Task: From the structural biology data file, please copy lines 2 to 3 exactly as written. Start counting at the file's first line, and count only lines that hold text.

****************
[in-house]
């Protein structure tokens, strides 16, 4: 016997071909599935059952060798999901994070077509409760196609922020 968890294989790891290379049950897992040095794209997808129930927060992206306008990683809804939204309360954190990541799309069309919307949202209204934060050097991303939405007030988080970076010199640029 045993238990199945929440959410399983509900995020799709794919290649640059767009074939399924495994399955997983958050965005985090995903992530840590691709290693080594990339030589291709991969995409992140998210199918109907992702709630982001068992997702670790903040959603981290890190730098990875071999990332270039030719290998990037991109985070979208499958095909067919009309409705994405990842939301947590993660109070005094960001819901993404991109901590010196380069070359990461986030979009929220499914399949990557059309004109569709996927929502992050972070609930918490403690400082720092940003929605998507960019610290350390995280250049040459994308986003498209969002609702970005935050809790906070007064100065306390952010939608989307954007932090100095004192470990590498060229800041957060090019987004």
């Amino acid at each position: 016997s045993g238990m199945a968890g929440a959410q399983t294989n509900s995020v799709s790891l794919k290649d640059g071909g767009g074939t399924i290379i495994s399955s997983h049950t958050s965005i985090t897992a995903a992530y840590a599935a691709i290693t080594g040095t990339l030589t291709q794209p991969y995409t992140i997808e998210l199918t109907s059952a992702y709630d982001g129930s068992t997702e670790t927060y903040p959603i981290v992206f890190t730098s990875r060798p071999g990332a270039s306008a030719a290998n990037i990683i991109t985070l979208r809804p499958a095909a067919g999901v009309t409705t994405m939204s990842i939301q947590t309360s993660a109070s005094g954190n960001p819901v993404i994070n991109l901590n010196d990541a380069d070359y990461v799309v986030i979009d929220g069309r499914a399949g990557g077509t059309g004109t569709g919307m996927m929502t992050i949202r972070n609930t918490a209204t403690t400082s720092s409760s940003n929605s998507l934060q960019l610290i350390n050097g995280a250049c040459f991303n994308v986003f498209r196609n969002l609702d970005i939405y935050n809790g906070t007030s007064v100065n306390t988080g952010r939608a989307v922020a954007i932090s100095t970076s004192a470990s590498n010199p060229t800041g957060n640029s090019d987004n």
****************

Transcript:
């Protein structure tokens, strides 16, 4: 016997071909599935059952060798999901994070077509409760196609922020 968890294989790891290379049950897992040095794209997808129930927060992206306008990683809804939204309360954190990541799309069309919307949202209204934060050097991303939405007030988080970076010199640029 045993238990199945929440959410399983509900995020799709794919290649640059767009074939399924495994399955997983958050965005985090995903992530840590691709290693080594990339030589291709991969995409992140998210199918109907992702709630982001068992997702670790903040959603981290890190730098990875071999990332270039030719290998990037991109985070979208499958095909067919009309409705994405990842939301947590993660109070005094960001819901993404991109901590010196380069070359990461986030979009929220499914399949990557059309004109569709996927929502992050972070609930918490403690400082720092940003929605998507960019610290350390995280250049040459994308986003498209969002609702970005935050809790906070007064100065306390952010939608989307954007932090100095004192470990590498060229800041957060090019987004």
């Amino acid at each position: 016997s045993g238990m199945a968890g929440a959410q399983t294989n509900s995020v799709s790891l794919k290649d640059g071909g767009g074939t399924i290379i495994s399955s997983h049950t958050s965005i985090t897992a995903a992530y840590a599935a691709i290693t080594g040095t990339l030589t291709q794209p991969y995409t992140i997808e998210l199918t109907s059952a992702y709630d982001g129930s068992t997702e670790t927060y903040p959603i981290v992206f890190t730098s990875r060798p071999g990332a270039s306008a030719a290998n990037i990683i991109t985070l979208r809804p499958a095909a067919g999901v009309t409705t994405m939204s990842i939301q947590t309360s993660a109070s005094g954190n960001p819901v993404i994070n991109l901590n010196d990541a380069d070359y990461v799309v986030i979009d929220g069309r499914a399949g990557g077509t059309g004109t569709g919307m996927m929502t992050i949202r972070n609930t918490a209204t403690t400082s720092s409760s940003n929605s998507l934060q960019l610290i350390n050097g995280a250049c040459f991303n994308v986003f498209r196609n969002l609702d970005i939405y935050n809790g906070t007030s007064v100065n306390t988080g952010r939608a989307v922020a954007i932090s100095t970076s004192a470990s590498n010199p060229t800041g957060n640029s090019d987004n």